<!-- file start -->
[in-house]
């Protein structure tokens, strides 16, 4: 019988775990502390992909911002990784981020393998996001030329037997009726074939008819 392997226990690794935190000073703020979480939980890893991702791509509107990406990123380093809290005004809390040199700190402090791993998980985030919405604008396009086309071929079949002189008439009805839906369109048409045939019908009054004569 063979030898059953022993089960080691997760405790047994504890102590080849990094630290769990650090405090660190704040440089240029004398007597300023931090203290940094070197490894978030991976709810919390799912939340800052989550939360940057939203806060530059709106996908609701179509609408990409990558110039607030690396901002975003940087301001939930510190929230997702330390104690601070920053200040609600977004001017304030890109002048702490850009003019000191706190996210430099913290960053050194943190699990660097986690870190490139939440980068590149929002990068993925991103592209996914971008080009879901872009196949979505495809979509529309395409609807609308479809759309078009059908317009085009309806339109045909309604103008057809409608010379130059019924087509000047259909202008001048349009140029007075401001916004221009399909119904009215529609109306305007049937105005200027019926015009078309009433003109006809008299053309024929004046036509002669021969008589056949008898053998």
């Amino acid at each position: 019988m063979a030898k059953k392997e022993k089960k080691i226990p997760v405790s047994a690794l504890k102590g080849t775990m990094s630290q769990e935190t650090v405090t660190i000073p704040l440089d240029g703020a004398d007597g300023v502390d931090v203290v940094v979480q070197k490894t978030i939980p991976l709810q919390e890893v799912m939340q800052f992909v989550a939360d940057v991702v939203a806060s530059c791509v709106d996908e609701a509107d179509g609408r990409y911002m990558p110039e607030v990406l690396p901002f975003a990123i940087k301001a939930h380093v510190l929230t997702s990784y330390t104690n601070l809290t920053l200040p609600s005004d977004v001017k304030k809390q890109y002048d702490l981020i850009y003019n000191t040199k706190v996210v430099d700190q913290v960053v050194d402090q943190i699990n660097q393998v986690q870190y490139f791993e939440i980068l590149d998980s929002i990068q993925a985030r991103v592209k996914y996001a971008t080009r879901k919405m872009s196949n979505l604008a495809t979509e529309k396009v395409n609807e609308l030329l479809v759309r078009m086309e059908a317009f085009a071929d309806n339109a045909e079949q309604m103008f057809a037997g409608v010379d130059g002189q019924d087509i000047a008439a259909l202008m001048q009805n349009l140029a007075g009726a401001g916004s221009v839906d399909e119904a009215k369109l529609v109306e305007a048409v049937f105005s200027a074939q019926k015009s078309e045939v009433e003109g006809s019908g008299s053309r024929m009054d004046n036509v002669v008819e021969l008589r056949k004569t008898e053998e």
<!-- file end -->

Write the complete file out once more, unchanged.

[in-house]
């Protein structure tokens, strides 16, 4: 019988775990502390992909911002990784981020393998996001030329037997009726074939008819 392997226990690794935190000073703020979480939980890893991702791509509107990406990123380093809290005004809390040199700190402090791993998980985030919405604008396009086309071929079949002189008439009805839906369109048409045939019908009054004569 063979030898059953022993089960080691997760405790047994504890102590080849990094630290769990650090405090660190704040440089240029004398007597300023931090203290940094070197490894978030991976709810919390799912939340800052989550939360940057939203806060530059709106996908609701179509609408990409990558110039607030690396901002975003940087301001939930510190929230997702330390104690601070920053200040609600977004001017304030890109002048702490850009003019000191706190996210430099913290960053050194943190699990660097986690870190490139939440980068590149929002990068993925991103592209996914971008080009879901872009196949979505495809979509529309395409609807609308479809759309078009059908317009085009309806339109045909309604103008057809409608010379130059019924087509000047259909202008001048349009140029007075401001916004221009399909119904009215529609109306305007049937105005200027019926015009078309009433003109006809008299053309024929004046036509002669021969008589056949008898053998």
């Amino acid at each position: 019988m063979a030898k059953k392997e022993k089960k080691i226990p997760v405790s047994a690794l504890k102590g080849t775990m990094s630290q769990e935190t650090v405090t660190i000073p704040l440089d240029g703020a004398d007597g300023v502390d931090v203290v940094v979480q070197k490894t978030i939980p991976l709810q919390e890893v799912m939340q800052f992909v989550a939360d940057v991702v939203a806060s530059c791509v709106d996908e609701a509107d179509g609408r990409y911002m990558p110039e607030v990406l690396p901002f975003a990123i940087k301001a939930h380093v510190l929230t997702s990784y330390t104690n601070l809290t920053l200040p609600s005004d977004v001017k304030k809390q890109y002048d702490l981020i850009y003019n000191t040199k706190v996210v430099d700190q913290v960053v050194d402090q943190i699990n660097q393998v986690q870190y490139f791993e939440i980068l590149d998980s929002i990068q993925a985030r991103v592209k996914y996001a971008t080009r879901k919405m872009s196949n979505l604008a495809t979509e529309k396009v395409n609807e609308l030329l479809v759309r078009m086309e059908a317009f085009a071929d309806n339109a045909e079949q309604m103008f057809a037997g409608v010379d130059g002189q019924d087509i000047a008439a259909l202008m001048q009805n349009l140029a007075g009726a401001g916004s221009v839906d399909e119904a009215k369109l529609v109306e305007a048409v049937f105005s200027a074939q019926k015009s078309e045939v009433e003109g006809s019908g008299s053309r024929m009054d004046n036509v002669v008819e021969l008589r056949k004569t008898e053998e």